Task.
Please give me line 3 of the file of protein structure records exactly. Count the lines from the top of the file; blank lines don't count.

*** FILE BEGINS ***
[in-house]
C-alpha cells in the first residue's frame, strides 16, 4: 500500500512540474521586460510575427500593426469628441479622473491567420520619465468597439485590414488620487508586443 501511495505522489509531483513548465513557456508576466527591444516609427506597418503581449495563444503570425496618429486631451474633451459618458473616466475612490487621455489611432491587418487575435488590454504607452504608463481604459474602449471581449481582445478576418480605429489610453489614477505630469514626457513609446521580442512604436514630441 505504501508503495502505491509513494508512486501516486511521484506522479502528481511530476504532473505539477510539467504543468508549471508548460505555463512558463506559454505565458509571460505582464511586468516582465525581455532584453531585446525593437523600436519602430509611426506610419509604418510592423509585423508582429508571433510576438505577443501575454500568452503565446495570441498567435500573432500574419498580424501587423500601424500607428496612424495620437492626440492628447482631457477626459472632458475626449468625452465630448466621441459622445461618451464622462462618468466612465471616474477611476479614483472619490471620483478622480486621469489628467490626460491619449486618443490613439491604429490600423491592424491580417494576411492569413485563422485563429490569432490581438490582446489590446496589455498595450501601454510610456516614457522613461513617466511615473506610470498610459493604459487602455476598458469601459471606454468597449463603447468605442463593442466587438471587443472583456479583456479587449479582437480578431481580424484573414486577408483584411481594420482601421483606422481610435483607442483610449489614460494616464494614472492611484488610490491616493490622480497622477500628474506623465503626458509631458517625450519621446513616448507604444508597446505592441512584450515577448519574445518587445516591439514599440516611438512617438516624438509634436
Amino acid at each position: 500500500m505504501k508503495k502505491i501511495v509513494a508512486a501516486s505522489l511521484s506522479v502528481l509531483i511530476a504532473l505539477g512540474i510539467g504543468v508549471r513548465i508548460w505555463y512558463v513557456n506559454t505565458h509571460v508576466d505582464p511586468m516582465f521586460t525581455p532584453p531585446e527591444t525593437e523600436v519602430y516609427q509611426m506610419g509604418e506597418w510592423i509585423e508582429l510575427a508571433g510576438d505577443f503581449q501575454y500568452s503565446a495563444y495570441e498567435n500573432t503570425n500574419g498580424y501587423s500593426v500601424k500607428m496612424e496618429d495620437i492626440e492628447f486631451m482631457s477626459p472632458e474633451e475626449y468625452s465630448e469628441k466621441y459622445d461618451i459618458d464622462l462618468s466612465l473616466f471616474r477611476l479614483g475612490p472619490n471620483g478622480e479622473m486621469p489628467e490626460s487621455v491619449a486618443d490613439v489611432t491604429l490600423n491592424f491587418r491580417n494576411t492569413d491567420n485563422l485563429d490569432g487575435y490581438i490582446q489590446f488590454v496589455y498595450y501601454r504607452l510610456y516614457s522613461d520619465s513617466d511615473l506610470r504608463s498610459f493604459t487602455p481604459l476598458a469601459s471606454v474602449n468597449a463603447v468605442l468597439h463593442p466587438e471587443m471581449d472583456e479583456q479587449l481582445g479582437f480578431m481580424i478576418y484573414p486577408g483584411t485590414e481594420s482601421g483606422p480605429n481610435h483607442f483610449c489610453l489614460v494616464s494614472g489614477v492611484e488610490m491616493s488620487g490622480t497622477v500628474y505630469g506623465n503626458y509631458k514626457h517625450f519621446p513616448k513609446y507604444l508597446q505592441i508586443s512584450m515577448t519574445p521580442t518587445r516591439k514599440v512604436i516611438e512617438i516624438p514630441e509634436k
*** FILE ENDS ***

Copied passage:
Amino acid at each position: 500500500m505504501k508503495k502505491i501511495v509513494a508512486a501516486s505522489l511521484s506522479v502528481l509531483i511530476a504532473l505539477g512540474i510539467g504543468v508549471r513548465i508548460w505555463y512558463v513557456n506559454t505565458h509571460v508576466d505582464p511586468m516582465f521586460t525581455p532584453p531585446e527591444t525593437e523600436v519602430y516609427q509611426m506610419g509604418e506597418w510592423i509585423e508582429l510575427a508571433g510576438d505577443f503581449q501575454y500568452s503565446a495563444y495570441e498567435n500573432t503570425n500574419g498580424y501587423s500593426v500601424k500607428m496612424e496618429d495620437i492626440e492628447f486631451m482631457s477626459p472632458e474633451e475626449y468625452s465630448e469628441k466621441y459622445d461618451i459618458d464622462l462618468s466612465l473616466f471616474r477611476l479614483g475612490p472619490n471620483g478622480e479622473m486621469p489628467e490626460s487621455v491619449a486618443d490613439v489611432t491604429l490600423n491592424f491587418r491580417n494576411t492569413d491567420n485563422l485563429d490569432g487575435y490581438i490582446q489590446f488590454v496589455y498595450y501601454r504607452l510610456y516614457s522613461d520619465s513617466d511615473l506610470r504608463s498610459f493604459t487602455p481604459l476598458a469601459s471606454v474602449n468597449a463603447v468605442l468597439h463593442p466587438e471587443m471581449d472583456e479583456q479587449l481582445g479582437f480578431m481580424i478576418y484573414p486577408g483584411t485590414e481594420s482601421g483606422p480605429n481610435h483607442f483610449c489610453l489614460v494616464s494614472g489614477v492611484e488610490m491616493s488620487g490622480t497622477v500628474y505630469g506623465n503626458y509631458k514626457h517625450f519621446p513616448k513609446y507604444l508597446q505592441i508586443s512584450m515577448t519574445p521580442t518587445r516591439k514599440v512604436i516611438e512617438i516624438p514630441e509634436k